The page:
20 Gbit/s throughput
7200 rpm speed
Desktop form factor
All-aluminum, fan-free design


Cloud Storage Drives

A more secure method of sharing and streaming data wirelessly is to set up your own personal cloud storage device. A personal cloud acts very much like a server, whereby multiple users can access a central storage device through an internal network. Several users under one roof can access a wide variety of digital content including photos, music, video, games, and files on their own secure network. Several different devices can access a personal cloud including PC, Mac, iOS or Android mobile device, and even Xbox and Playstation gaming consoles. A personal cloud is relatively easy to set up, and you can set specific times for automatic backup. Because cloud storage is connected to the Internet via a Gigabit Ethernet port, a remote access service is included for users to connect when offsite.


WD 2TB My Cloud Personal Cloud Storage
 

 
 

LaCie CloudBox 3TB Home Network Hard Drive
 


WD My Cloud

6TB capacity
Stream content to PCs, Macs, iOS and Android devices
USB 3.0 expansion port
Gigabit Ethernet port (cable included)
Requires AC power (adapter included)


Buffalo LinkStation 210

3TB capacity
USB 2.0 expansion port
Gigabit Ethernet port (cable included)
Compatible with PC, Mac, iOS, and Android devices
Set up from smartphone or tablet (computer not required)


Lacie CloudBox

4TB capacity
Gigabit Ethernet port (cable included)
Backup your Mac and PC
10 password-protected users
Compatible with Xbox 360 and Playstation 3
1 GHz processor


Desktop and RAID Drives

For those not looking to share data or toss more weight into their backpack, a desktop drive is an excellent alternative. Residing on a personal workspace, a desktop drive is perfect for file backup for creative professionals, for both Mac and Windows users.

A RAID drive is a “Redundant Array of Independent Disks.” In laymen’s terms, a RAID is one or more drives that appear as one large drive in an operating system, storing identical data on more than one drive. Therefore, if one drive fails, your data is secure on the second drive. Going over the many RAID levels is beyond the scope of this article, but we will cover the two more common variations.

RAID 0 is the method of striping the volume across two or more drives with no added redundancy for disk failures. If one of the drives goes down in a RAID 0, all the data is lost. The advantage of RAID 0 is an increase of throughput. A RAID 1 configuration is when data is written onto two or more drives, creating a mirror image of each volume. If one drive becomes defective, your data will be secure on the other drive.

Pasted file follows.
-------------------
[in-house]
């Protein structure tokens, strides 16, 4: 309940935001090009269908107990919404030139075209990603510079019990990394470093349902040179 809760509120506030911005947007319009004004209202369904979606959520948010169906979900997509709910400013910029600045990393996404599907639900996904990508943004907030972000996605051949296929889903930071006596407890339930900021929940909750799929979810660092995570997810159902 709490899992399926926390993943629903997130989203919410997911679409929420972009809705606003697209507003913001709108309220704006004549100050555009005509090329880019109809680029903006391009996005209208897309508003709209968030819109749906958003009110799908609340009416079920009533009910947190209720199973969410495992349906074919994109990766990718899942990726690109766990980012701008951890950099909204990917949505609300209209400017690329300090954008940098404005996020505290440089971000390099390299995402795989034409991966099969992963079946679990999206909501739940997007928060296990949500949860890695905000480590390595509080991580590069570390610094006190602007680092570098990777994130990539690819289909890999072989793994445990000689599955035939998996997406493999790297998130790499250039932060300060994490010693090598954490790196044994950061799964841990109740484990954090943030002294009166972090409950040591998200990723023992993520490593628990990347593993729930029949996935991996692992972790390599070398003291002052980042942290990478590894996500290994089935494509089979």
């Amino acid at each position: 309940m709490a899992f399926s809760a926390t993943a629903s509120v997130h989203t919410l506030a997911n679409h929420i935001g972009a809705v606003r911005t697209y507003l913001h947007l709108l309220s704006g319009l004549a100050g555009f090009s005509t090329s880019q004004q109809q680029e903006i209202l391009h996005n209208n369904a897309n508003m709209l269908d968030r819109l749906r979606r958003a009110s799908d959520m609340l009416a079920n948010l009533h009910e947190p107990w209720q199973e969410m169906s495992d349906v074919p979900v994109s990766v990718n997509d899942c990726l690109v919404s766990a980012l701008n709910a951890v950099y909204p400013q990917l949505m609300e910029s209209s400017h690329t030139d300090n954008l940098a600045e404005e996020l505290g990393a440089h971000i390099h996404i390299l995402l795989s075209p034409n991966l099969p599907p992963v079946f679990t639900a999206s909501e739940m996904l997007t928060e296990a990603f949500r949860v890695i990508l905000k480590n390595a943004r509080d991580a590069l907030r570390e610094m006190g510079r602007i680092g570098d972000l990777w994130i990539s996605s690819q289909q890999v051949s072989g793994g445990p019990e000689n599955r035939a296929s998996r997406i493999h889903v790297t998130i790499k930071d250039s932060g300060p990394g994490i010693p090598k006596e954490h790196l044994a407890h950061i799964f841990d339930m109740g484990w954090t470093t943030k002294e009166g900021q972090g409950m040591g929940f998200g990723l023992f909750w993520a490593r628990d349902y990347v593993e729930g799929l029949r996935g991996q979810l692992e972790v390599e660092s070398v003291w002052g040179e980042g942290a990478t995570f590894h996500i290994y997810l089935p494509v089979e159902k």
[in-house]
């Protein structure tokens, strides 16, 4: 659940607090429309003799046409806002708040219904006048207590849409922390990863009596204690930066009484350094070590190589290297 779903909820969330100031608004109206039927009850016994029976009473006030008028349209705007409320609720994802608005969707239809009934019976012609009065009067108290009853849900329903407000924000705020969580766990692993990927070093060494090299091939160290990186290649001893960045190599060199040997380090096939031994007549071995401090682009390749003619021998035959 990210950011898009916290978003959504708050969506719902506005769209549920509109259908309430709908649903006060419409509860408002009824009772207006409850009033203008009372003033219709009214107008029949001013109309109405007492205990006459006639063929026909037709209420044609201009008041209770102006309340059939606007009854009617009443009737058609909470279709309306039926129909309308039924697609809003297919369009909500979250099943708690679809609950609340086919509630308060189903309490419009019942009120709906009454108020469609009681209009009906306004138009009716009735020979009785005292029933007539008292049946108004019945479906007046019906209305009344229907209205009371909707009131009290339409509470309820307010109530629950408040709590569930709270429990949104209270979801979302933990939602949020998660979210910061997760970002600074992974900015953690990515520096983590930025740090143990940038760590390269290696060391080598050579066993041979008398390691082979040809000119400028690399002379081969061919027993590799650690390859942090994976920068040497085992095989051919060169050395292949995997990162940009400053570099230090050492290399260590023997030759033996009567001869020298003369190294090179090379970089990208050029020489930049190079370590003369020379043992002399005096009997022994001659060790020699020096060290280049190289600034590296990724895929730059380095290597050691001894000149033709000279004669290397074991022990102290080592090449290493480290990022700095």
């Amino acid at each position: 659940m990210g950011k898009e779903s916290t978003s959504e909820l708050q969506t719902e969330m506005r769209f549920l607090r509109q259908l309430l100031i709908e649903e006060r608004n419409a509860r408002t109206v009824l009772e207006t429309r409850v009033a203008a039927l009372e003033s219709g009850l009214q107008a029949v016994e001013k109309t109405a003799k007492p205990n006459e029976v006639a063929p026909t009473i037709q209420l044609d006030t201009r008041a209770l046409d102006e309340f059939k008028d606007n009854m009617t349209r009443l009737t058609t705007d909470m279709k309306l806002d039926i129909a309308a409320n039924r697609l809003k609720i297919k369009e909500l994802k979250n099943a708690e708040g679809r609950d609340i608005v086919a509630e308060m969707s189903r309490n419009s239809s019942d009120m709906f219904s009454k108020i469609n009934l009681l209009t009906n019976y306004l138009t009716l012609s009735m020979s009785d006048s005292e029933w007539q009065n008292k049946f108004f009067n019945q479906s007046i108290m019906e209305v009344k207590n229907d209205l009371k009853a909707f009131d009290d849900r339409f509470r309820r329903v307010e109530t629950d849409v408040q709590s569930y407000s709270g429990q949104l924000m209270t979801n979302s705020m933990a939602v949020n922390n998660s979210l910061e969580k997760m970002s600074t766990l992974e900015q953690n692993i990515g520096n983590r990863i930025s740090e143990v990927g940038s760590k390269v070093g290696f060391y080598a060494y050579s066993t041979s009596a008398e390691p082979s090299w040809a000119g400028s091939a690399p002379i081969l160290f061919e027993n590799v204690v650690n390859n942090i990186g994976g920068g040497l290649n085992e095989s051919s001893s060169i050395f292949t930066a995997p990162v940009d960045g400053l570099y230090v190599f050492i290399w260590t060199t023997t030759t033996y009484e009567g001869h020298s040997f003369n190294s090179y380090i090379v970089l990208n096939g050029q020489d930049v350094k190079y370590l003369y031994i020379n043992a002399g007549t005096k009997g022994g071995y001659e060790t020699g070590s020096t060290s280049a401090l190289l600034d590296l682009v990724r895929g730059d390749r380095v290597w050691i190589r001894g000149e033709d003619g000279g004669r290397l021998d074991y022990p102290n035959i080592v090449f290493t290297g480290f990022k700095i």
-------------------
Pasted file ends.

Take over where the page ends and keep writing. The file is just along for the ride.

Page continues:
LaCie 3TB LaCie d2 Quadra with USB 3.0
 


 


Seagate Expansion Desktop

5TB capacity
USB 3.0 port (4' cable included)
5.0 Gbps transfer rate
Formatted for Windows
AC power required
Budget-friendly price


Lacie d2 Quadra

5TB capacity
USB 3.0, eSATA, FW800 ports
All three cables included
Supports FireWire daisy-chaining
Quiet operation
3-Year warranty


WD My Passport Pro

4TB capacity
Thunderbolt 1 port
Integrated Thunderbolt cable
RAID 1
Bus powered (no AC required)
Formatted for Mac
Plug-and-play functionality


Whether you’re a parent obsessed with archiving, a creative professional, or a person with an absurdly large library of digital music, photos, and videos—an external drive becomes a necessary piece of hardware. Find a model that suits your needs, and routinely back it up with an additional drive. You need to make sure that you can revisit every conceivable angle of that birthday cake, for decades to come.

7 Comments

I purchased 8 WD Passport or Element 1T drives (because only 1T works with my WD Media Player).  3 out of 8 failed.  Warranty is 1 yr.  We all hope our external drives last longer than that.  Too expensive to fail at that rate.

Most people depend to store their data on personal computer rather than laptop thinking that is safer and accessible. But this is case where we need another device to backup our complete data and also see that it is much more safer. 

So to identify these devices I prefer to go with brands because not to take any chance of losing data on that external device.

Appreciate your article, since that is very much related to my post which I recently wrote on newandroidphones.in

According to my experience, some of the above products do not perform well. If you just want a portable wireless storage device like I do, I would say AirMore FlashDisk is worth considering. It has two storage options: 32GB and 64 GB. For me, it has two advantages: small and lght, steady performance. Though the storage room is limited, it's convenient to store small files like music, videos and documents, and I can view them at any time without occupying my iPhone storage.

The Western Digital My Cloud is the worst hard drive ever. A total waste of money. I can't connect to it from home, it drops off, and takes up to 5 -10 seconds to connect when I'm 10 paces away from it. I try to connect by cable, but it forces to over wifi and it next to useless. It is not a functional harddrive to work from or call files from when working. The only thing is does allow me to do is connect to my files when I'm not at home. However, I can put files onto the drive nor do I want to when I am at home work, so remote access has limited use. Don't buy this product. I did and wish I hadn't even time I sit down to work. 

In my experience, LaCie products lack durability.

I totally agree. I had to replace it several times.  

Agreed. Lost all my data on a LaCie.

Close

Close

Close